A bold policy response is needed to restore the Fed’s credibility on inflation
The author is the Principal of Queen’s College, Cambridge and an advisor to Allianz and Grammys
Suggesting the Fed needs to stop lagging behind actual inflation developments is a polite way of describing what the world’s most powerful central bank has to do when it comes to its policy committee see you this week.
More candidly, the Fed needs to stop its asset purchase program immediately, guide markets to expect three rate hikes this year, and possibly more, and bring forward plans to shrink its balance sheet to March. It also needs to explain how it managed to get the inflation call so wrong and why it has been slow to respond properly.
Otherwise, it will struggle to regain the policy narrative and restore its credibility.
Overall U.S. consumer prices have risen since the policy-setting Federal Open Market Committee last met on Dec. 14-15. over 7%. The core indicator of price increases has exceeded 5% as the drivers have expanded. The unemployment rate has fallen below 4%, while the labor force participation rate has remained unchanged and remains below pre-pandemic levels.
In addition, the Fed’s 2021 estimate for its preferred inflation measure — the core personal consumption expenditures index — is 4.4%, more than double the forecast a year ago, while the 2022 forecast has been revised up to 2.7%. A further upward revision in 2022 is certainly possible.
All of these data points directly reflect the Fed’s mission. They suggested that monetary policy should no longer be accommodative. However, it’s still super irritating and will hopefully stay that way for a while.
Instead of hitting the brakes, the Fed is hitting the gas: Real interest rates, adjusted for inflation, are extremely low.Although it is stopping its Quantitative easing In its stimulus package at the end of the quarter, it continued to pump money into liquidity-swaying markets.
No wonder financial conditions remain historically accommodative despite the dramatic shift in analysts’ policy calls since the belated arrival of Fed Chair Jay Powell “retire” The ‘transient’ character of inflation at the end of November.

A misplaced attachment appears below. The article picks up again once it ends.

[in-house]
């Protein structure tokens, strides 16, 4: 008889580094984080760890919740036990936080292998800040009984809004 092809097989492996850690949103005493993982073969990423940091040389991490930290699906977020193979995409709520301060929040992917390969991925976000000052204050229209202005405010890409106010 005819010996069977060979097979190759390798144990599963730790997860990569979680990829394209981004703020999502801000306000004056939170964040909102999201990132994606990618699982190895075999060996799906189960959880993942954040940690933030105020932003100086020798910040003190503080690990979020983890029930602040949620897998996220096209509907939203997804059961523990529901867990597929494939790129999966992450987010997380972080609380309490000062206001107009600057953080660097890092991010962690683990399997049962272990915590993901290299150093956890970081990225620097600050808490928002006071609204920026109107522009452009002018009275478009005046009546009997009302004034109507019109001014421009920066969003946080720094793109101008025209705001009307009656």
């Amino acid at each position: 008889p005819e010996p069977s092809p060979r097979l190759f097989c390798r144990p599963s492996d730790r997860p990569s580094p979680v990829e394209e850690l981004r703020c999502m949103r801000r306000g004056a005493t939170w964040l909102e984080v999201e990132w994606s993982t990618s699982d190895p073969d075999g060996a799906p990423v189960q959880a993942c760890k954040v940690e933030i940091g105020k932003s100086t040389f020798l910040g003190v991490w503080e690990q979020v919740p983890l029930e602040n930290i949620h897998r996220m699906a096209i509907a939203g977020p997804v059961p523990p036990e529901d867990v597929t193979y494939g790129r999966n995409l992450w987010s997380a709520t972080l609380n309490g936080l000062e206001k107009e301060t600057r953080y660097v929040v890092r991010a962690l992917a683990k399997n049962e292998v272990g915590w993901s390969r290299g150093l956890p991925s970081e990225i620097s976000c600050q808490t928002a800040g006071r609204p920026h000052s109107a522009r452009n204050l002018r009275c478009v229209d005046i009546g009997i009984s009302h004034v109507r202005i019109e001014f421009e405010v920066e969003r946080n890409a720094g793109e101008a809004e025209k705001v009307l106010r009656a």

Forward-looking inflationary pressures continue to be driven by rising producer prices, not only as they still make their way through the system, but also by persistent labor shortages, more supply disruptions, and a further 10% increase in oil prices in January .
have serious wrong description With inflation over most of 2021 and missing policy window after policy window, the Fed’s continued late policy response could risk Powell’s own warnings “serious threat” to livelihood. So at this week’s meeting, it should send a clear message that it is serious about addressing inflationary pressures.
This should be achieved through an immediate end to quantitative easing, forward guidance on three rate hikes, and a signal that the balance of risks has tilted toward policy tightening. The Fed should be scheduled to announce its “quantitative tightening” program in March.
In order for this to be credible, officials also have to clarify why they have misread inflation so badly for so long (as mentioned earlier, I believe this will be one of the historical Central bank calls for worse inflation), and explain how they can now better incorporate broader bottom-up metrics into their macro modeling and forecasting.
This is what I think the Fed should do. However, I’m worried it won’t.
Mark as experience three years ago When market volatility forces it to make a U-turn (ie, even if there is no reason for the economy to return to easier monetary policy), the Fed is likely to favor a more gradual approach.
In fact, this approach has a window for orderly policy adjustments to avoid a prolonged period of high inflation, slowing economic growth and troubling financial volatility. But that window is very small, and the stakes are high.
In the risk scenario, the threat to society is one of the broader monetary tightening measures the Fed is forced to pursue later this year. The result would be avoidable damage to livelihoods, greater financial instability, a higher risk of domestic stagflation, and a greater threat to global economic and financial well-being.
The Fed has a chance this week to catch up with local realities and regain some of its lost credibility. For that, it needs to be bold. Continuing on the current path could lead to another, more damaging policy mistake later this year.